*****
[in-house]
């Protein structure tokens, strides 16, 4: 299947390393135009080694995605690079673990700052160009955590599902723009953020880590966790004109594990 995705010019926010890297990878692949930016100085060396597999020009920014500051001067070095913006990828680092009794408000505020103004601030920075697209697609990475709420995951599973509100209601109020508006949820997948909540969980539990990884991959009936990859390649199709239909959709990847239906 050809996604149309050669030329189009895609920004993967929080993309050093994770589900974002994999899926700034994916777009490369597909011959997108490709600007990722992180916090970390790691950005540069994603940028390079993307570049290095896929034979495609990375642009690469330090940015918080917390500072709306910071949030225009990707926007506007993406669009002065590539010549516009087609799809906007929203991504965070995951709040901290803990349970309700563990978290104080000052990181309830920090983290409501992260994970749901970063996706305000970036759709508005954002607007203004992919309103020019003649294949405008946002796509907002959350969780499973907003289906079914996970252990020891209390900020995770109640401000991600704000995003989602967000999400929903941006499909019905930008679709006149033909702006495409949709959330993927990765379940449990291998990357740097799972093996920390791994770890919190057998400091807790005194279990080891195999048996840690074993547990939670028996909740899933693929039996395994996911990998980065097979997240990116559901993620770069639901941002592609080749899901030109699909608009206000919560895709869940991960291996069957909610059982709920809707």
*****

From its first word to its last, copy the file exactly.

[in-house]
């Protein structure tokens, strides 16, 4: 299947390393135009080694995605690079673990700052160009955590599902723009953020880590966790004109594990 995705010019926010890297990878692949930016100085060396597999020009920014500051001067070095913006990828680092009794408000505020103004601030920075697209697609990475709420995951599973509100209601109020508006949820997948909540969980539990990884991959009936990859390649199709239909959709990847239906 050809996604149309050669030329189009895609920004993967929080993309050093994770589900974002994999899926700034994916777009490369597909011959997108490709600007990722992180916090970390790691950005540069994603940028390079993307570049290095896929034979495609990375642009690469330090940015918080917390500072709306910071949030225009990707926007506007993406669009002065590539010549516009087609799809906007929203991504965070995951709040901290803990349970309700563990978290104080000052990181309830920090983290409501992260994970749901970063996706305000970036759709508005954002607007203004992919309103020019003649294949405008946002796509907002959350969780499973907003289906079914996970252990020891209390900020995770109640401000991600704000995003989602967000999400929903941006499909019905930008679709006149033909702006495409949709959330993927990765379940449990291998990357740097799972093996920390791994770890919190057998400091807790005194279990080891195999048996840690074993547990939670028996909740899933693929039996395994996911990998980065097979997240990116559901993620770069639901941002592609080749899901030109699909608009206000919560895709869940991960291996069957909610059982709920809707």